There’s a saying, “yaarval daarna” (you’ll get cold if you rush). The foundation to a successful negotiation is making sure to prepare well. We’ve been working continuously to prepare. For a successful negotiation, it is necessary to make very principled, reasonable and feasible proposals. We have made relevant suggestions.

People are expecting the negotiation to be over before the presidential election but you just said that it would take a while. In the past, the sides couldn’t reach an agreement and established the Dubai agreement after two years. Will the negotiation take this much time?

The underground development has reached an important stage. Around 90 percent of the total mine development is complete. We must decide to begin mining in the underground ore body this June. This stage must proceed or the project will lose its value. The investor side is also hoping to start underground mining. They’re pushing for the project to move forward quickly, be mobilized immediately and take advantage of rising copper prices.

On the other hand, Rio Tinto is also interested in getting the project up and running fast. It is committed to reaching an understanding with the government and starts working on the project. Nevertheless, the government must be very thorough in its negotiations. In November 2020, we proposed an analysis of the project’s cost blowout and delay and decided to seek an independent expert opinion. Now, an external expert has been appointed, with the initial report expected to be out by end-June.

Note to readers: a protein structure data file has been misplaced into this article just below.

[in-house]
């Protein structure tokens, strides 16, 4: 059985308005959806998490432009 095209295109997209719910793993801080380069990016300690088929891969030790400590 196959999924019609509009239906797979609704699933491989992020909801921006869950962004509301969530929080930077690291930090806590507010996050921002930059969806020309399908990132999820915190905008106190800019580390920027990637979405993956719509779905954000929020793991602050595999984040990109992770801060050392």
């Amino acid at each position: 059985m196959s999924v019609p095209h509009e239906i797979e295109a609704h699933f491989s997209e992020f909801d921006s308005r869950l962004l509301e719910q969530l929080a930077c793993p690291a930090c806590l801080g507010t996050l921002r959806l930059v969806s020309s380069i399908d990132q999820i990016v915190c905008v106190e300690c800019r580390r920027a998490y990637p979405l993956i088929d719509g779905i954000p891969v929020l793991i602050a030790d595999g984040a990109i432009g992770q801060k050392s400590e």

Due to the pandemic, the appointment of an independent expert was delayed due to a change in the executive management of Turquoise Hill Resources. This has postponed the report. Some decisions will become clear after the audit’s conclusion. We’re waiting for the results.

Rio Tinto estimated the total cost of the underground expansion to reach 5.3 billion USD in 2015, with production to begin in January 2021. However, this period was postponed for 22 months to October 2022. Capital expenditures im- mediately rose by 30 percent or 1.4 billion USD. Rio Tinto explained the delays and increased costs were due to geotechnical conditions or rock formations. However, many conflicting re- ports were made last year. In particular, people who worked on the Oyu Tolgoi project claimed it was not due to geological conditions, but because of Rio Tinto’s project management and procurement errors. Turquoise Hill’s minor shareholders sued the company in New York about 20 days ago. The 160-page document of the revised claim raised a very serious issue. There is a possibility that Rio Tinto has concealed the reason for the cost blowout. If this is true, the company may have misled not only its investors but also the Mongolian government. Therefore, we need to study this issue well. After an independent expert has given an opinion on a problematic issue, we’ll be able to discuss certain issues with Rio Tinto. Therefore, the issue will not be resolved in haste before the election. We are in no rush. Rio Tinto is the one in a hurry. They are interested in getting the project to advance as soon as possible and get the underground mining investment cost overrun accepted.

The boards of Rio Tinto and Turquoise Hill have approved a 1.4 billion USD surge in underground mining investment cost. Oyu Tolgoi LLC’s board has not yet approved it. Rio Tinto believes that the problem will be resolved only if Oyu Tolgoi’s board acknowledges the investment cost blowout. We are of the opinion that we will consider the issue after examining the reasons for the additional costs and the conclusion of an independent expert.